Matt Byrne and Andrew Pugh report on CC’s dwindling people power
THE NEWS that Clifford Chance’s US partnership has shrunk over the past year may not come as too much of a surprise.
After all, the firm recently embarked on one of the widest headcount-slashing exercises of any of the world’s largest international law firms.
But the revelation that it has reduced headcount more than any of its biggest UK competitors over the past five years, a fact flagged up by figures compiled for this year’s Transatlantic Elite, confirms something that, anecdotally, rivals have privately been claiming for years. Despite a trailblazing merger and years of investment stateside, Clifford Chance is still struggling to make significant headway in building a credible US practice.
Last year the total number of lawyers in Clifford Chance’s US practice fell by 14.7 per cent, from 341 to 291. Following its global restructuring, that drop was to
be expected. But over five years any growth in its total number of US lawyers was conspicuous by its absence.
Clifford Chance currently has 291 US lawyers compared with 289 in 2006. That 0.7 per cent drop fails to take into account the reduction between 2005 and 2006, when the total number of lawyers fell by 11 per cent, from 324 to 289, as a result of the firm’s West Coast operations being cut adrift.
Arguably more worryingly, Clifford Chance is the only magic circle firm where the total number of partners has shrunk over the five-year period, from 75 in 2006 to 59 last year, a fall of 21 per cent. The drop from 2005, when Clifford Chance had 82 US partners, is 28 per cent.
Allen & Overy (A&O) is the only other UK big four firm to see a drop in partners, with a 12.5 per cent fall on last year. Over the five-year period, however, A&O saw a 34.5 per cent rise in its US partner count.
Clifford Chance managing partner David Childs insists that the figures do not reflect a lessening of appetite for the US market at the firm.
“We certainly have a lot of focus on the US and will continue to build up the practice, particularly in the area of cross-border work, which is one of our major strengths,” Childs emphasises. “We’ve worked on some pretty impressive deals in the US, and the litigation side – led from DC – brings in work for the rest of the firm, work that tends to require a lot of lawyers.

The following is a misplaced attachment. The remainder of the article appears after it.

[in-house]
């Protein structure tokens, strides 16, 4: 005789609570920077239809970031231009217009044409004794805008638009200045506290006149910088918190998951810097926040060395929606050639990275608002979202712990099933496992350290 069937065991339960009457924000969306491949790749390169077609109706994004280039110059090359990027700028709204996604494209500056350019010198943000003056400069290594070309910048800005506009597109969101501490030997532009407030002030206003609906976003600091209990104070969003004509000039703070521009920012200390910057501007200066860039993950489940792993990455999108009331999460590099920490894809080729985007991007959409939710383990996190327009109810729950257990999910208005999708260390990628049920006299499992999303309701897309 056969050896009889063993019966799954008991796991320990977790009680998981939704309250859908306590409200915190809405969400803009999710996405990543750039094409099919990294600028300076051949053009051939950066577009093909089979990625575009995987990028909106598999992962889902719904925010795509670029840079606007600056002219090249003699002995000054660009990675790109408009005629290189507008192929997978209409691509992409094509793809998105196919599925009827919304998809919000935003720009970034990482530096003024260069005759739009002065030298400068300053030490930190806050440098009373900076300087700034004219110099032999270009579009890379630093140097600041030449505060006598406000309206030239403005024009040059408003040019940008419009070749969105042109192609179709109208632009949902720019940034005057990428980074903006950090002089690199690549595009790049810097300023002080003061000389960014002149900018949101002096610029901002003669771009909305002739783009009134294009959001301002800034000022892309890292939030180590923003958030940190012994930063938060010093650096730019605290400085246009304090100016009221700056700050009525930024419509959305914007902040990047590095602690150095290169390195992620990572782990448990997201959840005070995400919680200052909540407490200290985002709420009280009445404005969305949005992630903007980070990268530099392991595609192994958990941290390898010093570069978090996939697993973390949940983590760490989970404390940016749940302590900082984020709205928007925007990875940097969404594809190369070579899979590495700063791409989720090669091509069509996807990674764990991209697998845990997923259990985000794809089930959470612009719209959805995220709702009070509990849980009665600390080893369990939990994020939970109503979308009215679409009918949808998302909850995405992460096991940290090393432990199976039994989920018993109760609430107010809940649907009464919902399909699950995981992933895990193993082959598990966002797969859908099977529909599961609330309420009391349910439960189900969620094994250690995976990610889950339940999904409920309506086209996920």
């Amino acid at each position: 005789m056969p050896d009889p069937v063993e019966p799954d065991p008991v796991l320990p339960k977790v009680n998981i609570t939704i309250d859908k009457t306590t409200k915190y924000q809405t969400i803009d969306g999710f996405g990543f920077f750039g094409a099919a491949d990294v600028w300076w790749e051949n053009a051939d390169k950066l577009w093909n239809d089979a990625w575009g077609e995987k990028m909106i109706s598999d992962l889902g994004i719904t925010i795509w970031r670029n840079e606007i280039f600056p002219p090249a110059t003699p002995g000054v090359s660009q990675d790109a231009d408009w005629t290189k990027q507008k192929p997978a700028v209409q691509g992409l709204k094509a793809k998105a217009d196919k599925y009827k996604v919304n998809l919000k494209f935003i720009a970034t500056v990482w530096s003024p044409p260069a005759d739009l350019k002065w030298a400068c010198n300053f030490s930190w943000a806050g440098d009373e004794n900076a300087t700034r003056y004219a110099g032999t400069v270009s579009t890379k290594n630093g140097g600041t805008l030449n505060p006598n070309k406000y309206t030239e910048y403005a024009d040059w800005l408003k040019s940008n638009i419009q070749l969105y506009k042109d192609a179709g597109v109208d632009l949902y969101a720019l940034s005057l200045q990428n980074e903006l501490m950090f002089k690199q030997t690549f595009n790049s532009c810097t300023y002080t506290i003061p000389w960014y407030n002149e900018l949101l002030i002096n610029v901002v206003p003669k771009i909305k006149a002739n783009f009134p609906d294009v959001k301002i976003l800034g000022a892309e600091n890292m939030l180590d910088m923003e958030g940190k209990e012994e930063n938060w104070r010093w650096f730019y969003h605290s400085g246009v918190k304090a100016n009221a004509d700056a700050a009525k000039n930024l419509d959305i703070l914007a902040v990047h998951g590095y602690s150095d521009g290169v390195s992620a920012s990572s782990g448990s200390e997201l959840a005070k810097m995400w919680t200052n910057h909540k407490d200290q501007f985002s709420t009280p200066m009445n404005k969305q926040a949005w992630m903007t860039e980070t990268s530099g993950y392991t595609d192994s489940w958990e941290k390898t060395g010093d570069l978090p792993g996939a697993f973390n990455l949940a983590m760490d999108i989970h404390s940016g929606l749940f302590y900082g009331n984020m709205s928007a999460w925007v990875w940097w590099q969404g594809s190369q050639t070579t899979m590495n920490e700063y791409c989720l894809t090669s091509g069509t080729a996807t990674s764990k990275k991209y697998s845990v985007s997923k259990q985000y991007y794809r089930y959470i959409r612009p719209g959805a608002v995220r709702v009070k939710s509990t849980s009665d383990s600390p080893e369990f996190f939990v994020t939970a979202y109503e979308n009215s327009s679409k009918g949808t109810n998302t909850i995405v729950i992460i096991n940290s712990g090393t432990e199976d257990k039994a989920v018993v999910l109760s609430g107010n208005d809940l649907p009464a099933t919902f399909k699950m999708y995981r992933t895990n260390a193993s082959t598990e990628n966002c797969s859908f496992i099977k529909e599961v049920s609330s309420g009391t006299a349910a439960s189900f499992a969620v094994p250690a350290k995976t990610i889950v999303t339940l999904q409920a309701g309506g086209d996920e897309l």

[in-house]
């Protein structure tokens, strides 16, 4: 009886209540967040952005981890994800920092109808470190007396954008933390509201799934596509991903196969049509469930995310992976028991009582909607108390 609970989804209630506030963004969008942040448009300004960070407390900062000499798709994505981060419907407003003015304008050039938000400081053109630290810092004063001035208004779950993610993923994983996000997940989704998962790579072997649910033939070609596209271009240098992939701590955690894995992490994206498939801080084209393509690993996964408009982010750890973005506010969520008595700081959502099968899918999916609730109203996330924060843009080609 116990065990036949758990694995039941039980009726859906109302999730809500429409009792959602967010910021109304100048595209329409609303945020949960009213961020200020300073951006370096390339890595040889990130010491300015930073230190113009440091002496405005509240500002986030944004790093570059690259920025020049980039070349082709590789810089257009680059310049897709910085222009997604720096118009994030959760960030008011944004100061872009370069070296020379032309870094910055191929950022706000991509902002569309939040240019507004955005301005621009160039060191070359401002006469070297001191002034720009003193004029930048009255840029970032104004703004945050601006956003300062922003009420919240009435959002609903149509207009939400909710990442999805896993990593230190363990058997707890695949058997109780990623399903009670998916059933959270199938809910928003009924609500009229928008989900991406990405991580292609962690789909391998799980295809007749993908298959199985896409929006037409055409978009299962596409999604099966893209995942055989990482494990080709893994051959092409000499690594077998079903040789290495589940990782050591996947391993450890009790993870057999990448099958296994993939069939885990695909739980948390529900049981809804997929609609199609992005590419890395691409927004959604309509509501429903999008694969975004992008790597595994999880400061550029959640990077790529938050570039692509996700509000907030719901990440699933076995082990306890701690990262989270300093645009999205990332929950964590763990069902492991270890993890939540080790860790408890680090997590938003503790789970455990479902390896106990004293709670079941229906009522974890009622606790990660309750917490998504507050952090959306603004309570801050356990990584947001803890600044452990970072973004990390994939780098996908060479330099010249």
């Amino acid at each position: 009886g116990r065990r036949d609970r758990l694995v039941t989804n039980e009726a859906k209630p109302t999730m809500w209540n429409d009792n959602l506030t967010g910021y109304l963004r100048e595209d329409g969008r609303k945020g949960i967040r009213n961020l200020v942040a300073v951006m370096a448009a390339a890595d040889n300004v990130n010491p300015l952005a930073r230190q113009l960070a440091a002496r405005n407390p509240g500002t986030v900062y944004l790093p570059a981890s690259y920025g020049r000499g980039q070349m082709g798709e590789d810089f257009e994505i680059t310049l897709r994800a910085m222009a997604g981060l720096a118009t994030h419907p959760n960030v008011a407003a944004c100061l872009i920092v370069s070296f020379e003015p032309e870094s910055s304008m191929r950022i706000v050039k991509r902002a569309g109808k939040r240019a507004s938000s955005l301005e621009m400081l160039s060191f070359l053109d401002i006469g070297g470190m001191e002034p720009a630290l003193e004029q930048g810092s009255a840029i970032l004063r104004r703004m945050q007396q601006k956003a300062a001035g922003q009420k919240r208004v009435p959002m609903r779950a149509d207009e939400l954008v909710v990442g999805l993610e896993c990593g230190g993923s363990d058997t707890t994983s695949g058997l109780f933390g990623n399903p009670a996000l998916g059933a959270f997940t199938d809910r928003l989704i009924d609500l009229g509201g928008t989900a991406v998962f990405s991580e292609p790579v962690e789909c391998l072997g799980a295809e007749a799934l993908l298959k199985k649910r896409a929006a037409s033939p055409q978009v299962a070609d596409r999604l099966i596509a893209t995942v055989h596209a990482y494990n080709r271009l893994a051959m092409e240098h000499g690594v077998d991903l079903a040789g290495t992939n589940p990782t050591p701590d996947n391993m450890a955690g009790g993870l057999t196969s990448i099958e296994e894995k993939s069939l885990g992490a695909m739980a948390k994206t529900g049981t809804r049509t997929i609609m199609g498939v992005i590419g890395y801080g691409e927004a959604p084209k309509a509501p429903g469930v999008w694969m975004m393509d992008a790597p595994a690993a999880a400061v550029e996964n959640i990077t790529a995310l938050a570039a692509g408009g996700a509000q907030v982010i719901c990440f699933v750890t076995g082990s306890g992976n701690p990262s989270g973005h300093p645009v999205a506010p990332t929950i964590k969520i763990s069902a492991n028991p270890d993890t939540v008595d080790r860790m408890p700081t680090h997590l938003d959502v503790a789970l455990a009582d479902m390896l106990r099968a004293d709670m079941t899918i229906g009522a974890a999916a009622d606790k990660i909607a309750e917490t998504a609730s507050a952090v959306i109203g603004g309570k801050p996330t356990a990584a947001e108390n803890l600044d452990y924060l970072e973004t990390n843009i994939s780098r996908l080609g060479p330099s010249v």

“A lot of work comes from the US – it’s a very important part of our global practice.”
It is Clifford Chance’s US litigation team in particular that has been in the spotlight over the past 12 months following a series of exits and redundancies.
High-profile departures include those of former global heads of litigation Mark Kirsch and Peter Chaffetz.
Earlier this year the firm went some way to rebuilding its US disputes practice when it hired trial specialist Bill Wallace, formerly a partner at Milbank Tweed Hadley McCloy.
“We went through a partner restructuring and added to that we significantly reduced the scale of the litigation practice in New York,” adds Childs. “But we lost very few partners that we didn’t want to lose and we continue to make lateral hires.”
The headcount statistics also highlight the alternative models that the UK’s four largest firms have employed to try to crack the US. Arguably the most striking contrast is between Clifford Chance, where the US platform was originally based on its 1999 merger with Rogers & Wells, and Freshfields Bruckhaus Deringer.
The latter has been a slow grower in the US, but has accelerated significantly in recent years. Its growth since last year was the same as Linklaters’, 8 per cent, but over the five-year period Freshfields has outpaced any of its rivals, boosting its US headcount by 74 per cent.
During the past year alone Freshfields has added seven litigation partners, giving it a US disputes practice for the first time.
“For years we were in opportunistic mode, but not necessarily in growth mode,” says Freshfields US managing partner Julian Pritchard. “You have to choose the right time to touch your foot on the gas pedal.”
Freshfields’ decision to launch a litigation practice in the US last year appears to have been vindicated, with the firm claiming that it is currently advising on over $45bn (£29.66bn) worth of disputes.
“The non-US firms that have built successful New York practices are those that have built practices that plays to the strengths of the firms elsewhere, and whose growth has been driven by specific client demand,” argues Pritchard. “Freshfields is a well-recognised name for international arbitration, internal corporate investigations and disputes, plus cross-border M&A. So it made sense to add these practices to our US business.
“We haven’t just planted a flag and hoped clients would come; clients have actually asked us to build these practices. You can’t just turn up and say, ’hey, we’re Freshfields’, much as that ought to work.”